Community Eruv

Jewish law forbids the performance of certain actions on Shabbos. Among these prohibitions is carrying from a private domain into a public domain and vice versa, and carrying more than a few feet in a public domain.

Abiding by these restriction would make it impossible for people with children too young to walk and the handicapped to leave their homes and go to the synagogue or visit friends on Shabbos. To enhance the enjoyment of Shabbos for such people and their families, the Rabbis instituted the establishment of a symbolic enclosure, known as an “eruv,” whereby an area that would otherwise be a public domain is considered a private domain for the purpose of carrying on Shabbos. An eruv is typically created by stringing wires to connect lamp posts and utility poles.

Congregation B’nai Avraham has constructed an eruv enclosing all of Brooklyn Heights and much of the adjoining neighborhoods. For the eruv’s exact boundaries, please read below and click on the subsequent map.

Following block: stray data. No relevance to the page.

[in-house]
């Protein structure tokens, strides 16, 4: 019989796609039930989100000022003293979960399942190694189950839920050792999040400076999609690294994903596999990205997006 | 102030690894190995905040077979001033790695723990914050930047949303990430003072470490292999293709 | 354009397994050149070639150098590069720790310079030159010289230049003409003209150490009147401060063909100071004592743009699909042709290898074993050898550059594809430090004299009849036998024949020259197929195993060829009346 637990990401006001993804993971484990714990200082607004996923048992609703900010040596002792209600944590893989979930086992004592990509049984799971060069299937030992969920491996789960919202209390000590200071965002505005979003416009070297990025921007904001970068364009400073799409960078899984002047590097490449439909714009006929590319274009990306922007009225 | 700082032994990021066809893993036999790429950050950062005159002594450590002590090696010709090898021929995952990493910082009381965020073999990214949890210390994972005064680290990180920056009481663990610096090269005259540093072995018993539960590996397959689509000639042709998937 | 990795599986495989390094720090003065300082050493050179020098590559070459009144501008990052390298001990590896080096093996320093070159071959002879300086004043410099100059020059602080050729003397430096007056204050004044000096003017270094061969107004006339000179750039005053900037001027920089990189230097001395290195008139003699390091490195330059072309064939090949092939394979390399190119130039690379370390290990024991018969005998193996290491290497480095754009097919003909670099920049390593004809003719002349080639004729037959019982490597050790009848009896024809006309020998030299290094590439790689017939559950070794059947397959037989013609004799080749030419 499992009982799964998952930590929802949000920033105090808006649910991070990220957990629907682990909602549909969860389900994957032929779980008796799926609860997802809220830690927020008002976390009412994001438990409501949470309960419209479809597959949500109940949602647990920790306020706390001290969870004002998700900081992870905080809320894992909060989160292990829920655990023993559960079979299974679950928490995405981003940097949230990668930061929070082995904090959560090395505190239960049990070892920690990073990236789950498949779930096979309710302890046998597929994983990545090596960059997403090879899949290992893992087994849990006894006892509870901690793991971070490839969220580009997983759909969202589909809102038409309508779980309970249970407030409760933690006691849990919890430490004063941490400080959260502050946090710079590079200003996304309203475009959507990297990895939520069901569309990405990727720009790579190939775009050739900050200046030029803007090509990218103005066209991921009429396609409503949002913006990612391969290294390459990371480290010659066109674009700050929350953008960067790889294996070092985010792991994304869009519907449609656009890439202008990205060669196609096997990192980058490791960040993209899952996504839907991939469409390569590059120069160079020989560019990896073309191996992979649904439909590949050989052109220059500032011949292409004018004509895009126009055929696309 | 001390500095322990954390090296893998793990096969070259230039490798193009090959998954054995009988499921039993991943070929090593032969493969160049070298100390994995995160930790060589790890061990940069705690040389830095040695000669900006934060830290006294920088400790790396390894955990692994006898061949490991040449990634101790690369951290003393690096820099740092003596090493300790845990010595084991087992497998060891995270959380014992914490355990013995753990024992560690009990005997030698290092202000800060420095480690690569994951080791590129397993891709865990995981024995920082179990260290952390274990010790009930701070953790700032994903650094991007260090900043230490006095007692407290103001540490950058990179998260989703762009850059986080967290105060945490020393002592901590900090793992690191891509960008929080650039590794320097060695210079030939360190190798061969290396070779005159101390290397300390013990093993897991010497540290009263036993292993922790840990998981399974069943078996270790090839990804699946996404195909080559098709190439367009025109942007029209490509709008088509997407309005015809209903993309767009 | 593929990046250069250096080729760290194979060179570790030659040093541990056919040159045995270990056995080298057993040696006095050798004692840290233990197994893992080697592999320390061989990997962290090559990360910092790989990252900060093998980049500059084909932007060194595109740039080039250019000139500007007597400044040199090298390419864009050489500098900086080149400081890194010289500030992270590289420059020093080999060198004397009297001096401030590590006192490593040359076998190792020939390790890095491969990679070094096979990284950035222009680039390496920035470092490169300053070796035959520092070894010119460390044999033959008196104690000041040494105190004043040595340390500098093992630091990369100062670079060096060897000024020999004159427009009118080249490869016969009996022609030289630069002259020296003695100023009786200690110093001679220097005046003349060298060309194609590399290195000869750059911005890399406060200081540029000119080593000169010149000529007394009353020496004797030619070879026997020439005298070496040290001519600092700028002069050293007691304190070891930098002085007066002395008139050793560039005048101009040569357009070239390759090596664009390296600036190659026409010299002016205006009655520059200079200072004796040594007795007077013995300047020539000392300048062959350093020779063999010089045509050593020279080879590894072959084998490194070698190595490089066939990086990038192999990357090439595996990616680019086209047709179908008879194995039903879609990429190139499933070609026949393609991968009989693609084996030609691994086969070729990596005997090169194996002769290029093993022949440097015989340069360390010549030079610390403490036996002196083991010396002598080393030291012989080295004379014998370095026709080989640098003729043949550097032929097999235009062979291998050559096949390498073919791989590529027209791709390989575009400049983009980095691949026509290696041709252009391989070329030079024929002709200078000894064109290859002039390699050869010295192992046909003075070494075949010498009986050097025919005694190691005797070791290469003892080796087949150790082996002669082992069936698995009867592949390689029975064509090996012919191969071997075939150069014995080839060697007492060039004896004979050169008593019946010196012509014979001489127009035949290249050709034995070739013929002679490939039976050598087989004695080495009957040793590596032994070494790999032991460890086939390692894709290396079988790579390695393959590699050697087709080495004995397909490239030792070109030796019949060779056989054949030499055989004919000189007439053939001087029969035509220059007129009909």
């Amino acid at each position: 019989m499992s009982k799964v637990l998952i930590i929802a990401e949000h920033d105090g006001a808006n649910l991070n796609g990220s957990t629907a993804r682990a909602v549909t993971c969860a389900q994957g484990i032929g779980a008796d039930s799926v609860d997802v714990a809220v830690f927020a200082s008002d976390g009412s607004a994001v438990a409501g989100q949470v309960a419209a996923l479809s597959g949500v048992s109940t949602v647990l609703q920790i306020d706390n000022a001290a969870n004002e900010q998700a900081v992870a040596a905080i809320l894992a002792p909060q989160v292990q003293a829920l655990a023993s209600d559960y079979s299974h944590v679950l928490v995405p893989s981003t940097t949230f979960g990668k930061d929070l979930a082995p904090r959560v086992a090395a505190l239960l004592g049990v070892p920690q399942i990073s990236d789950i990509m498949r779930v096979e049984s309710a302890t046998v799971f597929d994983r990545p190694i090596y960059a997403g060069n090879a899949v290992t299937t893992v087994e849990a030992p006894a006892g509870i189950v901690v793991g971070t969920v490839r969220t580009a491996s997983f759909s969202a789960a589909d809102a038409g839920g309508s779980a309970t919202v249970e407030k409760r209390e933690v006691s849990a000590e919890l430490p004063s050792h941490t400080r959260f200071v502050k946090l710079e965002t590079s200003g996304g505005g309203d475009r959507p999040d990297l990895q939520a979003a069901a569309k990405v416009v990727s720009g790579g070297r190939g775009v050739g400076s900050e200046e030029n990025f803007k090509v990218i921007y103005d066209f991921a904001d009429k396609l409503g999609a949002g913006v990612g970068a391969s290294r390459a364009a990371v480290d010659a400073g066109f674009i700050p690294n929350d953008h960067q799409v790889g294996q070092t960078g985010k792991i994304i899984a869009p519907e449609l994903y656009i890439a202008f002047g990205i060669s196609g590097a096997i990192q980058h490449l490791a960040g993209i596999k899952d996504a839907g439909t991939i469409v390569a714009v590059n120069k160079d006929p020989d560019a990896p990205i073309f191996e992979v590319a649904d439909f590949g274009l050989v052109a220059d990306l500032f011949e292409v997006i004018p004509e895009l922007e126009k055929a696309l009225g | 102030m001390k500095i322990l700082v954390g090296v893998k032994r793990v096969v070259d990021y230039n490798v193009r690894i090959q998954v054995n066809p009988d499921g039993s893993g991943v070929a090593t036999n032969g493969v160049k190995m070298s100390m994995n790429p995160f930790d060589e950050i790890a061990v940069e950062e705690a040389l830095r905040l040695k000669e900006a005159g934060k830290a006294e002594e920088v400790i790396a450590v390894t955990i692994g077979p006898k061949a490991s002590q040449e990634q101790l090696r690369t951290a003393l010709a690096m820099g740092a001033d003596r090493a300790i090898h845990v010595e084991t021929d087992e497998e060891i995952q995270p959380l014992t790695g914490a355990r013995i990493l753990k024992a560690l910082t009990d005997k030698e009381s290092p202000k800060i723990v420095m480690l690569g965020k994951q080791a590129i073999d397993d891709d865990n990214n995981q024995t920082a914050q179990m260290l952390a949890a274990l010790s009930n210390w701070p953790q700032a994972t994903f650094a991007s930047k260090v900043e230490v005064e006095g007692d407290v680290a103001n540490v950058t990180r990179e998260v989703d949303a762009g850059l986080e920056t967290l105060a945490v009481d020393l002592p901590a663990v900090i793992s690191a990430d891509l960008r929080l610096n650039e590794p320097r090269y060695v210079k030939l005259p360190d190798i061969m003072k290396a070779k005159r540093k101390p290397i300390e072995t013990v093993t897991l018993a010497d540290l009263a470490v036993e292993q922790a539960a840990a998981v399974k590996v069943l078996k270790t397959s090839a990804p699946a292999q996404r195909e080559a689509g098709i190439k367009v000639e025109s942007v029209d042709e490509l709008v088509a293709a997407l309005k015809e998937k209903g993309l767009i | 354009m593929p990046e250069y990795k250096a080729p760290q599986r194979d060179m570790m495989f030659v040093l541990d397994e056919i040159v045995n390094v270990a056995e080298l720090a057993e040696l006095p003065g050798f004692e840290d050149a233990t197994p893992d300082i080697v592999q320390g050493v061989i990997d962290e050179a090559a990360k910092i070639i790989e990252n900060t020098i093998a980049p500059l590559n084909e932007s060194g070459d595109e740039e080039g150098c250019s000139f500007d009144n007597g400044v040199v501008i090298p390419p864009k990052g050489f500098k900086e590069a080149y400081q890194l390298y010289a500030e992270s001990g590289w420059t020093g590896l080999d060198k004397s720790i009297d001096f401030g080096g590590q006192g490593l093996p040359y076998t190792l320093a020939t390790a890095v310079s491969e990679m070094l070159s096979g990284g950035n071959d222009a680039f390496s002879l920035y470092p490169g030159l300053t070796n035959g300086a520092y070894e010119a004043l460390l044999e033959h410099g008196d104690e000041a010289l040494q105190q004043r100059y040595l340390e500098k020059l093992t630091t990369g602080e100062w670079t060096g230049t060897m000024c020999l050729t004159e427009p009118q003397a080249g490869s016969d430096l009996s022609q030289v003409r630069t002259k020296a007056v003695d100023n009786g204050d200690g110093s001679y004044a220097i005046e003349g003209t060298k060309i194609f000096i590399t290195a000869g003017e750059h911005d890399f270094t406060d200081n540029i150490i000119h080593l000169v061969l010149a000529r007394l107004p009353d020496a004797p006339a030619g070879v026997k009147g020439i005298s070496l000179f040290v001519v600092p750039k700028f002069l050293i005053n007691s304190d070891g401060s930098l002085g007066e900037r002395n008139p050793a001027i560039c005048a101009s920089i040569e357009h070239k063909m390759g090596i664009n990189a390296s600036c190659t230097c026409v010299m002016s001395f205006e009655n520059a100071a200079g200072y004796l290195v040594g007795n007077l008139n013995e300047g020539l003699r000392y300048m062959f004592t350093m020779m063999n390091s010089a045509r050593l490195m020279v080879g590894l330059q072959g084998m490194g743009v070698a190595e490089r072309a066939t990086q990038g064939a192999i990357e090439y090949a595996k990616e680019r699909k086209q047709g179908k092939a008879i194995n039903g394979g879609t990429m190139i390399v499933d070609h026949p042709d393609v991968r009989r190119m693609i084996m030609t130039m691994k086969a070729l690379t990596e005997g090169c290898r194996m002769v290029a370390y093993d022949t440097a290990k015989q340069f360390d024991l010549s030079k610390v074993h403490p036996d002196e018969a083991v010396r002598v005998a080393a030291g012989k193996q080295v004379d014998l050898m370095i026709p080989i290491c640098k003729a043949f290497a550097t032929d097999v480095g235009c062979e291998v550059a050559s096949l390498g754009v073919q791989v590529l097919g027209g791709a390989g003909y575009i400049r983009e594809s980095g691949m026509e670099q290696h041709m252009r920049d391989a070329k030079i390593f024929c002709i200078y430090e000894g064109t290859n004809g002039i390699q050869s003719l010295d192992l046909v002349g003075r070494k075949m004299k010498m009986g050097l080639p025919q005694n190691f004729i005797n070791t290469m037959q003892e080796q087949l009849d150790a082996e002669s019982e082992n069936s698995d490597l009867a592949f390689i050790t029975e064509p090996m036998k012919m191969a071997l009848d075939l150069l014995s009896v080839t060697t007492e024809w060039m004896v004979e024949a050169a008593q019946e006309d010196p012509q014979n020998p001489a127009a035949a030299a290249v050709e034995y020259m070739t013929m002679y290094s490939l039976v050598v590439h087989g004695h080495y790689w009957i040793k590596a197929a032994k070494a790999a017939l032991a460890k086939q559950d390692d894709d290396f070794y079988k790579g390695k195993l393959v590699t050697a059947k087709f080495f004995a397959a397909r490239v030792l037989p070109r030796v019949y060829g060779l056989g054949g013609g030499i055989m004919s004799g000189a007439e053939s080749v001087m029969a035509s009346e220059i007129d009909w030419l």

The eruv extends from the Brooklyn Bridge, south along the Brooklyn Queens Express­way (Interstate-278 East) and Gowanus Expressway to the Prospect Expressway. It loops back along Fourth Avenue, following Flatbush Avenue to Livingston Street, and then north along Jay Street until it reconnects with Interstate-278 by the Brooklyn Bridge ramp.

For weekly updates, call (718) 596-4840, ext. 14

 

The Congregation checks the eruv weekly, usually on Friday mornings, to ensure that the enclosure does not have any breaks that would disqualify it for use. We recommend that anyone who plans to carry on Shabbos call the synagogue on Friday afternoon at (718) 596-4840, extension 14, to learn whether the eruv is up.

Please note that the existence of an eruv does not establish a general leniency regarding the performance of prohibited activities on Shabbos. For instance, it is still prohibited to drive or spend money within the eruv. Please address any questions regarding the specifics about what may and may not be done within the eruv to Rabbi Aaron L. Raskin of Congregation B’nai Avraham or to another competent rabbinic authority.